SPECIAL OFFER: - Limited Time Only!
(The ad below will not display on your printed page)
You're no doubt already recycling in your house, but there's lots more the whole family can do for Mother Earth. And it doesn't have to be a chore -- if you inject some creativity (and add a little competition), you'll discover it's not only easy being green but fun, too! We've got four great ideas to try.Tree-Hugger Trimmings
Think outside the box and challenge everyone to make recycled birthday cards and gift wrap using what's already in the house. Cover a child's gift in the Sunday comics, wrap a graduation present in the classified ads (circle the funniest want ads with a red grease pencil), and use the daily crossword for an avid puzzler and outdated road maps for a travel lover. Cut out pictures from old greeting cards to make fun gift tags.Light Brigade
Leave a single light on for one year and it will burn 714 pounds of coal and create 1,852 pounds of carbon dioxide. If your family's forgetting to flip the switch, try having an "energy challenge." Each month make one person the light monitor; anyone he or she catches leaving the lights on has to pay a fine. If everyone goes one week without being fined, celebrate with a special treat, like ice cream sundaes for dessert or family movie night.The Family That Cooks Together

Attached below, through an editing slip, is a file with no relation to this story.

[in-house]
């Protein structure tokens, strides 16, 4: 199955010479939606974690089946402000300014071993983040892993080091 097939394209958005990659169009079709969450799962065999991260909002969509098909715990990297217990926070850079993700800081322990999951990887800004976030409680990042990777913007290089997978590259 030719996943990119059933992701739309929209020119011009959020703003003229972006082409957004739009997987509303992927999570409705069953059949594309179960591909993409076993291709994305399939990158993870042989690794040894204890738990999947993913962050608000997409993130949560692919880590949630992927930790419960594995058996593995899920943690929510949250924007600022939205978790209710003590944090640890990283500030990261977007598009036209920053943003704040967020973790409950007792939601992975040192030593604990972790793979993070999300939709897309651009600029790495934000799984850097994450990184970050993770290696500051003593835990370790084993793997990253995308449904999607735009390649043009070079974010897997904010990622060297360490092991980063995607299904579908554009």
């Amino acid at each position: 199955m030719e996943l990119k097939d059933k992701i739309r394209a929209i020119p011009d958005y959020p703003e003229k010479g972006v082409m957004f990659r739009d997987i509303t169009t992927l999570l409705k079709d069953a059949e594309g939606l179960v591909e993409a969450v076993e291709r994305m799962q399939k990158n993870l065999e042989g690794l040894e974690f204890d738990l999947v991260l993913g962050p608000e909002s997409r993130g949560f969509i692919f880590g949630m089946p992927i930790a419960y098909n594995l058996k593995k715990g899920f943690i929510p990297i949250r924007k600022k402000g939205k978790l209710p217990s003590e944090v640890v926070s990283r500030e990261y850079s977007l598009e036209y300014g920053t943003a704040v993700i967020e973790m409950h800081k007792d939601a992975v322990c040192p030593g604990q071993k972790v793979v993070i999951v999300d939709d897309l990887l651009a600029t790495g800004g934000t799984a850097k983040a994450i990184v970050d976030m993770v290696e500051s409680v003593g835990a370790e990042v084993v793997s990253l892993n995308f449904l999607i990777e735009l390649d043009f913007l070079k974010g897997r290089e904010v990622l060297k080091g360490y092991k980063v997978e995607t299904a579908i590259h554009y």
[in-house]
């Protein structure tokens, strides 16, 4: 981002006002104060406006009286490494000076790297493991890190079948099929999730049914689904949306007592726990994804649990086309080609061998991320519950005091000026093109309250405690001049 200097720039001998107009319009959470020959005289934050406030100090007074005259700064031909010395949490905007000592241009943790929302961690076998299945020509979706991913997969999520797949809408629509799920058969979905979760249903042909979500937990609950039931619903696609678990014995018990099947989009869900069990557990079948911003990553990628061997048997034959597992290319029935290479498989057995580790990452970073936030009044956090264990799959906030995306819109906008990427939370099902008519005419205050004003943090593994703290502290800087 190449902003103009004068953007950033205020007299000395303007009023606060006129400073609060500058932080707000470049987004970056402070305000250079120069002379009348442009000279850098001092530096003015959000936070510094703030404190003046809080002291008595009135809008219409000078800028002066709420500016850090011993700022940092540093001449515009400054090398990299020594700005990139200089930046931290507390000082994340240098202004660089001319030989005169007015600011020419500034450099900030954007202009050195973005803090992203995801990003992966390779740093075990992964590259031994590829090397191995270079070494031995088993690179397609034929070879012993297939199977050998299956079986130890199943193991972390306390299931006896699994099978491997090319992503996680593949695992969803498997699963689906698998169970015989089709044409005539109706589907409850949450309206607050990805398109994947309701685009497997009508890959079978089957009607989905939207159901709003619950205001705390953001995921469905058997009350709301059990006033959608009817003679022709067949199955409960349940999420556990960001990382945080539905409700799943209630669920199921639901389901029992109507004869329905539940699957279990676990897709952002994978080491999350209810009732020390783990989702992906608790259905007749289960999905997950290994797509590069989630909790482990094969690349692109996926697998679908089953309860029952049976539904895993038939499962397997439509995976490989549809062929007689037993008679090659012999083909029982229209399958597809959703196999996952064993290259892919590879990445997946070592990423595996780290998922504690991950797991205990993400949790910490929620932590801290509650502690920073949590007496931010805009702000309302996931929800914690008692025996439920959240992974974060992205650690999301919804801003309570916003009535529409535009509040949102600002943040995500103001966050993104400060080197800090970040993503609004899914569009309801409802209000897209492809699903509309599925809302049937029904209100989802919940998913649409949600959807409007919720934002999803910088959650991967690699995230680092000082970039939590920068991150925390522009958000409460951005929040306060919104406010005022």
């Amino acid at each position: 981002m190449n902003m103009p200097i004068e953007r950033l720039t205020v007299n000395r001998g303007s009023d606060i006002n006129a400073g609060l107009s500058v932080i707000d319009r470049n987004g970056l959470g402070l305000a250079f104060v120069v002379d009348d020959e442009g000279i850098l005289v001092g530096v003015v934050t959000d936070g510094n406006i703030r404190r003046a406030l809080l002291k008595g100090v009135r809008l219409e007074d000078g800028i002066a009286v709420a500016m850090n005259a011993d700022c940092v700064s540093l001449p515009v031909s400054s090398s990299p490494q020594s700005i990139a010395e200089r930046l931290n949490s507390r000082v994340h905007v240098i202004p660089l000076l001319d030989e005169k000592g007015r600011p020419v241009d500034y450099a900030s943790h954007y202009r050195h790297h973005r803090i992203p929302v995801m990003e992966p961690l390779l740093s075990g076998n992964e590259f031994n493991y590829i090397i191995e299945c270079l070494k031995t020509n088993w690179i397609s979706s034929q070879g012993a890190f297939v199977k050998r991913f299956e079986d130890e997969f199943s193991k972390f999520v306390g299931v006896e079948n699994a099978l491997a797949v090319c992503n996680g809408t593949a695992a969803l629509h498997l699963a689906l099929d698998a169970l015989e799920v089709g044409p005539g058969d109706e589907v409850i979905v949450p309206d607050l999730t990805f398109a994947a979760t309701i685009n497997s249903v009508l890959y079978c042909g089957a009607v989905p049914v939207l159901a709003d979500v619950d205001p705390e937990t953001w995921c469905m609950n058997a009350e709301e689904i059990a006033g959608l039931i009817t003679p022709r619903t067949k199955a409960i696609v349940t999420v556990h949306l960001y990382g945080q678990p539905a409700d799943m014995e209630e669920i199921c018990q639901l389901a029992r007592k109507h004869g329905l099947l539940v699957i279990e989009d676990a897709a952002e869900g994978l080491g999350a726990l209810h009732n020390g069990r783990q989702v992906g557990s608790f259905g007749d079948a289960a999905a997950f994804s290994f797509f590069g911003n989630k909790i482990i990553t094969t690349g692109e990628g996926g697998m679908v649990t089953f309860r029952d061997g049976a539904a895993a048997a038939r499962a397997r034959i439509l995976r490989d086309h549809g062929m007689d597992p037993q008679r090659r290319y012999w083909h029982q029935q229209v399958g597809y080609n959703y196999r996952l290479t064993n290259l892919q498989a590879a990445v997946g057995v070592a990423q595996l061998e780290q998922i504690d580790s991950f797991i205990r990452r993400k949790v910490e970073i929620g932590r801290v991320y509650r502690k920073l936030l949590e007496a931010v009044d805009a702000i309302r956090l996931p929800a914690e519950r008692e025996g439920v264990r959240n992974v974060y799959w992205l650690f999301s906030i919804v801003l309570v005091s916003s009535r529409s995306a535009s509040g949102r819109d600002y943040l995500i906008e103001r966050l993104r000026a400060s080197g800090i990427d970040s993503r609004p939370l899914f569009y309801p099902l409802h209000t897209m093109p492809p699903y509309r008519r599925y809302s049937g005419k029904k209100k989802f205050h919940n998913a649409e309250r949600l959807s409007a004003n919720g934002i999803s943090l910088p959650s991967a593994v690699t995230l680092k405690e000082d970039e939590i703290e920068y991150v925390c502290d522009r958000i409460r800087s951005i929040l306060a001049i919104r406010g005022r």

Save food by having an Iron Chef leftover competition: Once or twice a week family members take turns creating new dishes with what's in the fridge. Prizes awarded monthly! You can also make your own fertilizer by composting leftovers like coffee grounds, vegetable peelings, and eggshells. Add worms for faster results and more kid appeal. For a composting primer, visit epa.gov.Trash for Cash
Spare the landfill and have a yard sale. Give everyone in your family a job -- manager, salesperson, cashier, or promoter. Then decide as a family how you will use the profits. Better yet, give the stuff away. Just about everything, including eyeglasses (neweyesfortheneedy.org), cell phones (donateaphone.com), and prom dresses (glassslipperproject.org) can be donated to charity. Or find a taker at freecycle.org.
Originally published in Ladies' Home Journal, March 2009.